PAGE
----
Rich Stoehr's Reviews > The Wind Through the Keyhole

The Wind Through the Keyhole by Stephen King
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May 07, 12

Read from May 03 to 06, 2012

"'A person's never too old for stories...we live for them.'"

From the standpoint of story, the Dark Tower series stands among Stephen King's finest work, and The Wind Through the Keyhole earns its place in it. A multilayered and well-crafted tale of Roland and his ka-tet in their journey across Mid-World, where magic and technology share an uneasy co-existence. A tale of starkblast and palaver. A story told around a warm fire to keep the cold at bay - a story of Roland's past and his hunt for the skin-man, and an even deeper story told to Roland in his childhood. A story of fairies and dragons and lost children.

Each layer of story in The Wind Through the Keyhole relates to the others, interwoven neatly even into the wider story of the Dark Tower. But what binds them all is the characters and the strength of the prose itself. This Dark Tower story is different in many ways - but it drew me in just as the others did and kept me going with the same ease. King's talent for these stories is that they feel natural, even when they're about the most unnatural things, and it's just as evident here as it ever was.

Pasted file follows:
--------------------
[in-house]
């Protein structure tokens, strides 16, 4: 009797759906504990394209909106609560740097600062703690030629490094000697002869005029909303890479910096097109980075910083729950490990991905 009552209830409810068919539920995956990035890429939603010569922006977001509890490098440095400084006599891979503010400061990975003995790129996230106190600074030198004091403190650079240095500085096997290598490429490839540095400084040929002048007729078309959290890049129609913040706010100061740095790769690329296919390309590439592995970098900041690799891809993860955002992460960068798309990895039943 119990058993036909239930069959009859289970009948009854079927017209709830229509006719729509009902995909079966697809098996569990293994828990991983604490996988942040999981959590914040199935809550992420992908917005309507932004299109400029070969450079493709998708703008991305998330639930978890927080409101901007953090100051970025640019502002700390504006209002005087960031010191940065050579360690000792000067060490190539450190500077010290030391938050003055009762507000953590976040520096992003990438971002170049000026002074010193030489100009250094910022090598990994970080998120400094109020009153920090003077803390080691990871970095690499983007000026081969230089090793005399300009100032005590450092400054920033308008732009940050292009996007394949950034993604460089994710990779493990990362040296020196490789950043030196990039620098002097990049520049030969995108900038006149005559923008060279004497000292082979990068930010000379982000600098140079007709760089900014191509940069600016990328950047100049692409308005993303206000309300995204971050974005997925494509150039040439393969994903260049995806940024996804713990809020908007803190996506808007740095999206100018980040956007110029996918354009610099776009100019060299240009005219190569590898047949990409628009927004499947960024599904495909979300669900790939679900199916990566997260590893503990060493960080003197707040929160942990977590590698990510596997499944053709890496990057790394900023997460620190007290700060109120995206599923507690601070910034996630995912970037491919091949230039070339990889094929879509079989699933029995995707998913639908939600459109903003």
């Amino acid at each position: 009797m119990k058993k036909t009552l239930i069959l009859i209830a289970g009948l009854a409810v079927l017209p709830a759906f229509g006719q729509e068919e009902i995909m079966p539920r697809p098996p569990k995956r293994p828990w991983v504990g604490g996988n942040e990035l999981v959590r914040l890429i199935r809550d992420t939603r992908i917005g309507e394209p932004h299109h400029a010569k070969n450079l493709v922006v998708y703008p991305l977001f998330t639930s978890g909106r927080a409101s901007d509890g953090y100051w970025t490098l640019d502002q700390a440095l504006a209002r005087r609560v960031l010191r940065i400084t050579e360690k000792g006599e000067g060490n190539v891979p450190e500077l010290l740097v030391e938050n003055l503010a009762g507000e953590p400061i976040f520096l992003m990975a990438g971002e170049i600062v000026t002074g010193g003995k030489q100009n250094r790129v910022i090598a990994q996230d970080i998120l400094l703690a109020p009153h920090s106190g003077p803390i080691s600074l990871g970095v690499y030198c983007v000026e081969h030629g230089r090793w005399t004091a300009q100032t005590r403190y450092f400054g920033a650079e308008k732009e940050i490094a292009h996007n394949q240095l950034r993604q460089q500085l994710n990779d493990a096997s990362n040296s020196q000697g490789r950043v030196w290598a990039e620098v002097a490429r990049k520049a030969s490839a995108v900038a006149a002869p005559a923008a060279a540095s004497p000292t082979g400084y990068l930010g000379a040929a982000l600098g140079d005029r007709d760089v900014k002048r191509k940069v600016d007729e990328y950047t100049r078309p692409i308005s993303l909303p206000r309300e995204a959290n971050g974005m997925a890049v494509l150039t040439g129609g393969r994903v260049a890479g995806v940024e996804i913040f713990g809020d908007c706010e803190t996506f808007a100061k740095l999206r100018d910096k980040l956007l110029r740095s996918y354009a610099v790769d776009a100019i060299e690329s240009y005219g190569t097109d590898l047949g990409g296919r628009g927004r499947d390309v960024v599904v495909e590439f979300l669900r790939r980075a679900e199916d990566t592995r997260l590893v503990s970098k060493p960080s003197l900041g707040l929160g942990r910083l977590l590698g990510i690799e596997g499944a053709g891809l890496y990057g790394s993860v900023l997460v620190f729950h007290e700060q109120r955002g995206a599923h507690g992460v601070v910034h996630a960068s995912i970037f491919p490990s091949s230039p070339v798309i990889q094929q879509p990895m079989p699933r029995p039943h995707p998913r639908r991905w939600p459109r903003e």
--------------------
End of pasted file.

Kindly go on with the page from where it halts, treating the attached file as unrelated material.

I confess to one disappointment, and I noticed it right when I opened the book for the first time - no illustrations in this edition. The other seven Dark Tower books included illustrations - from the lush and detailed Michael Whelan or the harsh and stark Phil Hale or the wild and weird Dave McKean. Each of these artists enhanced the stories with their own take on them. There were also illustrations done for The Wind Through the Keyhole, by the talented Jae Lee, who brought the early Dark Tower comics to vibrant life. But those pictures are only available with the more-expensive (and hard to get) limited editions - this trade edition is left wanting.

It may seem a quibble - but to me, not including the illustrations in this edition was a mistake.

Taken on its own, on the level of the story, The Wind Through the Keyhole, is a small marvel, and a welcome return to the strange, frightening, familiar and beautiful world Stephen King has brought to us before. In Roland and his companions, and in the stories he tells, we learn just a little more of why stories are important, and why this story was worth the journey.

This is a story that will last - a story that will talk down the dark in the telling.
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